- Jon asks for some examples. Steve says they seen people embed it into WPF applications for an interface, to provide mobile support, and even on Raspberry Pi. They’d love to hear more about what people are doing with it.
- Questions from Twitter / Misc. Questions
- Jim Liddell (@liddellj) asks about the roadmap. Steve talks about work they’re doing for OWIN and Async support.
- Filip W (@filip_woj) asks "Why tuples instead of classes and structs?"
- Kristof Claes (@kristofclaes) asks "How do they determine when something is "too much ceremony"? Gut feeling? Set of defined rules? Talk? Compare to other FX?"
- Ian Battersby (@Cranialstrain) asks "Why dynamic? And don’t say fluency ;)"
- Tobi Tobsen (@t0bit0bsen) asks "Is there a NancyFx tutorial for devs w/o a background in web development or should they look elsewhere?"
- Jim Liddell (@liddellj) asks "How do you view Nancy in relation to similar frameworks, such as OpenRasta?"
- Kevin asks about asset management for Nancy. Steve says that’s probably better handled by external
- Kevin asks about web socket support. Steve says just use SignalR.
- There’s a Nancy store now.
- Daniel Lee (@danlimerick) asks "How many hours a week do you spend on Nancy? What’s ratio of reviewing PR’s vs writing new features?"
- Jon asks what Steve and Andreas are finding fun and interesting lately. Steve and Andreas both like Mongo.
- Scott K. asks if they’ll add time zone localization support. They tell him to submit a pull request.
On this episode of Herding Code, the guys talk to Ward Bell about single page applications and the Breeze project.
Download / Listen:
Herding Code 155 – Ward Bell on Single Page Applications and Breeze [audio:http://herdingcode.com/wp-content/uploads/HerdingCode-0155-Ward-Bell.mp3]
- General SPA discussion
- Ward talks about how IdeaBlade has been building tools for working with data in rich clients for a while, and after seeing the move towards desktop experiences in the browser they started the Breeze project, which is open source and free.
- Jon asks Ward to define single page applications (SPAs) a bit, and Ward says he sees SPA as a funny term since it just describes one attribute of the experience – it’s like calling a car a “horseless carriage.” Ward says the goal is to give the user a rich experience and not rely on the server to deliver that rich experience. A lot of the value comes from maintaining data and state on the client.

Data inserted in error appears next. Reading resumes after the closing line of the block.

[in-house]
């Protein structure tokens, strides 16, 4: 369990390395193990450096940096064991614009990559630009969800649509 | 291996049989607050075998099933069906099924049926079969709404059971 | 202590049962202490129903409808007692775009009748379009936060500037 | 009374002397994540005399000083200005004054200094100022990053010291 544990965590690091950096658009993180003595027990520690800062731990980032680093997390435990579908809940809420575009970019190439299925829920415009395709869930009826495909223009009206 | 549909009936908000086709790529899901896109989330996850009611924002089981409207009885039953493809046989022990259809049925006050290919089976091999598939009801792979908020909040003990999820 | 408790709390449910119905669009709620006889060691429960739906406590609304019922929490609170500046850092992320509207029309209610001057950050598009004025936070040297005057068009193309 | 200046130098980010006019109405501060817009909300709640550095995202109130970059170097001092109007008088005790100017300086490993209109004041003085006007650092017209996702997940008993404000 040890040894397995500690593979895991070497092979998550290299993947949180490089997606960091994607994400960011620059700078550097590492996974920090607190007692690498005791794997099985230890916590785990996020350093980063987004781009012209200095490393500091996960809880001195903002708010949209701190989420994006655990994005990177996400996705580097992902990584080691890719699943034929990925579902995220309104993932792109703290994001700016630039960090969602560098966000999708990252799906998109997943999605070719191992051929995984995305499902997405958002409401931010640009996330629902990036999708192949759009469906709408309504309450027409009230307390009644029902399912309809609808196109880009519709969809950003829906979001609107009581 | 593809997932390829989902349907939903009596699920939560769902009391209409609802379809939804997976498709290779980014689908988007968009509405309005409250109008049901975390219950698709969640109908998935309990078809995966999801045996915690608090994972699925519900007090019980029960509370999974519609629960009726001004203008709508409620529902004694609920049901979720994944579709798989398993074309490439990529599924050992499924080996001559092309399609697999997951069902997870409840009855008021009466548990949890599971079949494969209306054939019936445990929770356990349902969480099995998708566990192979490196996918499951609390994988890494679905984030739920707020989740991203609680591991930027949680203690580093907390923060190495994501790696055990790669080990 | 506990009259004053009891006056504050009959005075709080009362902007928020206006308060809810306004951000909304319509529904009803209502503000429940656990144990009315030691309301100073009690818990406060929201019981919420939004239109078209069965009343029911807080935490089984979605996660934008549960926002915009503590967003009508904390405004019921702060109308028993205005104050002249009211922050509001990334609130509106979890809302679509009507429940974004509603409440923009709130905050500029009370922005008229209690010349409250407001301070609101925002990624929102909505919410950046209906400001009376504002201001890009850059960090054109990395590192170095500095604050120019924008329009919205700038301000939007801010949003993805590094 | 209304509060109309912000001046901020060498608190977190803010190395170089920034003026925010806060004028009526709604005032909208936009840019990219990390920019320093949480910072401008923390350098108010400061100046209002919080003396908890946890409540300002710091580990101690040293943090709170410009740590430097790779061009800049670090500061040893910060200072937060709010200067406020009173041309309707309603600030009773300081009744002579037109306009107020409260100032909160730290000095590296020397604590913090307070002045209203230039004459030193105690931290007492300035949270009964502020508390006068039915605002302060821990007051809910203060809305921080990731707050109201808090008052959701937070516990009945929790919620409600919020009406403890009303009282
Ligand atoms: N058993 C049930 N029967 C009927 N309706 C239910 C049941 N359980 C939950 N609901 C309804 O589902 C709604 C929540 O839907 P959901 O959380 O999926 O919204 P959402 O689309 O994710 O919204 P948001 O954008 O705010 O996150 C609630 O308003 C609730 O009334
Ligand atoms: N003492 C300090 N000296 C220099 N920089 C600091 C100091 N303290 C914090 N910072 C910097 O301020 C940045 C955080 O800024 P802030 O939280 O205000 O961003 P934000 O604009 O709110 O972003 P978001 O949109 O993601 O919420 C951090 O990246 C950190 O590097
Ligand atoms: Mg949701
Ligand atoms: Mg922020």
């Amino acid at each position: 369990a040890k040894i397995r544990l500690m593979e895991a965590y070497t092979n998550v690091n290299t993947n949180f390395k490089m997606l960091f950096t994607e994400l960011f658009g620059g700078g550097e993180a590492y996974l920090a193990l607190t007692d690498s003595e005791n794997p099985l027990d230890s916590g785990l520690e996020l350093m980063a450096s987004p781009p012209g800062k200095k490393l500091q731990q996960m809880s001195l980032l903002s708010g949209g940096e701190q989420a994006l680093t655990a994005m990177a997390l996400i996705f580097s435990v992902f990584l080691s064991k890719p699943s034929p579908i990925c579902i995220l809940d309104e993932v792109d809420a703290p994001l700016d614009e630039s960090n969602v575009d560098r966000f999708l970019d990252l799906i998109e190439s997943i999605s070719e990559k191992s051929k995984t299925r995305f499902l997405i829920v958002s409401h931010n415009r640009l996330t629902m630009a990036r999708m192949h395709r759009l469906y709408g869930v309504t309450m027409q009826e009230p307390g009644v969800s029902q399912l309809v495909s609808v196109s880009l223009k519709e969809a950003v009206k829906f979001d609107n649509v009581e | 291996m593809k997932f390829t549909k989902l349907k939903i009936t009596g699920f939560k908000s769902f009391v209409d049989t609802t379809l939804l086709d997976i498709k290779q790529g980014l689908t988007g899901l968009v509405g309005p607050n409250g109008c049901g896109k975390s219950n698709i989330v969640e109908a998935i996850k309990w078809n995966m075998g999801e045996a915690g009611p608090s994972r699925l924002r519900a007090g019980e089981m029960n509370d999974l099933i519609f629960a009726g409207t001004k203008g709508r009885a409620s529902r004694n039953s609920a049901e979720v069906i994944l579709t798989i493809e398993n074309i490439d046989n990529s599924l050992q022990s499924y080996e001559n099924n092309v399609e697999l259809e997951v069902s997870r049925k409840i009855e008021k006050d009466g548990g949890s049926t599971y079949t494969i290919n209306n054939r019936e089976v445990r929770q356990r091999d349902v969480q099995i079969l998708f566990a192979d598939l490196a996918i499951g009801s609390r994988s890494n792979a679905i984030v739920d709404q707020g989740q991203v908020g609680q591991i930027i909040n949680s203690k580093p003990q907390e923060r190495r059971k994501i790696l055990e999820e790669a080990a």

- There’s a discussion about the value and best applications of SPAs.
- Kevin says there are a few aspects of SPAs – there can be a lot of individual, interactive pages which are separately delivered by the server, or you can have a more full application which handles screen transitions on the client. Ward talks about the tradeoffs of the two approaches. The whole SPA application approach is especially important in newer scenarios like mobile or Window Store applications built in HTML/JS.
- Scott K asks about the different approaches to data loading – do you preload some of the data, or does the first page request just deliver an HTML client which requests all the data.
- Scott K asks how often Ward sees offline manifests and local data. Ward says he sees things going that way, but it’s still early. Scott K and Ward talk about the difficulty of synchronizing offline changes when you’re reconnected.
- Scott K and Ward talk about the use of Web Sockets and / or SignalR to handle locks to allow for multiple users.
- Jon asks Ward how Breeze helps
- Ward says that they’re not trying to solve solved problems – they’re focused on solving the data problem.
- Breeze, Upshot, and the ASP.NET SPA template
- Jon asks how this fits in with the former ASP.NET SPA template and Upshot. There’s a discussion the history and state of Upshot and RIA Services.
- Scott K asks about whether Upshot will be released as open source… or the unreleased ASP.NET MVC Recipes source. Jon starts crying.